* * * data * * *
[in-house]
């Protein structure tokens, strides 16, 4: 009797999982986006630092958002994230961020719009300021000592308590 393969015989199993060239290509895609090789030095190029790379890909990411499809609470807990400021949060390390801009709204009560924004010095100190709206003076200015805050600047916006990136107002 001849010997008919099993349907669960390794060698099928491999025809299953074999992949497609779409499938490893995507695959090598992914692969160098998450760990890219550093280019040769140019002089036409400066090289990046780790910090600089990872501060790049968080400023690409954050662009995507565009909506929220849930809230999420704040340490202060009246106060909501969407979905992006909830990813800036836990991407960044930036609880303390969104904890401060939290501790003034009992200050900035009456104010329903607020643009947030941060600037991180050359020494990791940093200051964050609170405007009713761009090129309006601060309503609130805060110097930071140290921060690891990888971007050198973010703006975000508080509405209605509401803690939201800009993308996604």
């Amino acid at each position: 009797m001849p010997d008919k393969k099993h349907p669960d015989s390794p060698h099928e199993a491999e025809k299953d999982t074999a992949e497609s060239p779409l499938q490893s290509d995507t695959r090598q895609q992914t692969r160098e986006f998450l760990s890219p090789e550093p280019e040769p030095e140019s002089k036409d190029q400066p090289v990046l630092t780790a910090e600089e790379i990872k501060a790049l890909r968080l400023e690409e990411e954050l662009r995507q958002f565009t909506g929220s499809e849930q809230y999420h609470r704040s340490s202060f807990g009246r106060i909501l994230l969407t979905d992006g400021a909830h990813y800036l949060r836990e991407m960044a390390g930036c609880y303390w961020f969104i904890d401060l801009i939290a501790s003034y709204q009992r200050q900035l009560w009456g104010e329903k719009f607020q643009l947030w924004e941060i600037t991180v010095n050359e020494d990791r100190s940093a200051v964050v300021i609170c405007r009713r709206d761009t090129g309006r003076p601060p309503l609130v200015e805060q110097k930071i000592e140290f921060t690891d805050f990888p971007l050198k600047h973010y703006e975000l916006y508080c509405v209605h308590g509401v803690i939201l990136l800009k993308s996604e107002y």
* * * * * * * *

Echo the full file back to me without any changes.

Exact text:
[in-house]
């Protein structure tokens, strides 16, 4: 009797999982986006630092958002994230961020719009300021000592308590 393969015989199993060239290509895609090789030095190029790379890909990411499809609470807990400021949060390390801009709204009560924004010095100190709206003076200015805050600047916006990136107002 001849010997008919099993349907669960390794060698099928491999025809299953074999992949497609779409499938490893995507695959090598992914692969160098998450760990890219550093280019040769140019002089036409400066090289990046780790910090600089990872501060790049968080400023690409954050662009995507565009909506929220849930809230999420704040340490202060009246106060909501969407979905992006909830990813800036836990991407960044930036609880303390969104904890401060939290501790003034009992200050900035009456104010329903607020643009947030941060600037991180050359020494990791940093200051964050609170405007009713761009090129309006601060309503609130805060110097930071140290921060690891990888971007050198973010703006975000508080509405209605509401803690939201800009993308996604």
């Amino acid at each position: 009797m001849p010997d008919k393969k099993h349907p669960d015989s390794p060698h099928e199993a491999e025809k299953d999982t074999a992949e497609s060239p779409l499938q490893s290509d995507t695959r090598q895609q992914t692969r160098e986006f998450l760990s890219p090789e550093p280019e040769p030095e140019s002089k036409d190029q400066p090289v990046l630092t780790a910090e600089e790379i990872k501060a790049l890909r968080l400023e690409e990411e954050l662009r995507q958002f565009t909506g929220s499809e849930q809230y999420h609470r704040s340490s202060f807990g009246r106060i909501l994230l969407t979905d992006g400021a909830h990813y800036l949060r836990e991407m960044a390390g930036c609880y303390w961020f969104i904890d401060l801009i939290a501790s003034y709204q009992r200050q900035l009560w009456g104010e329903k719009f607020q643009l947030w924004e941060i600037t991180v010095n050359e020494d990791r100190s940093a200051v964050v300021i609170c405007r009713r709206d761009t090129g309006r003076p601060p309503l609130v200015e805060q110097k930071i000592e140290f921060t690891d805050f990888p971007l050198k600047h973010y703006e975000l916006y508080c509405v209605h308590g509401v803690i939201l990136l800009k993308s996604e107002y």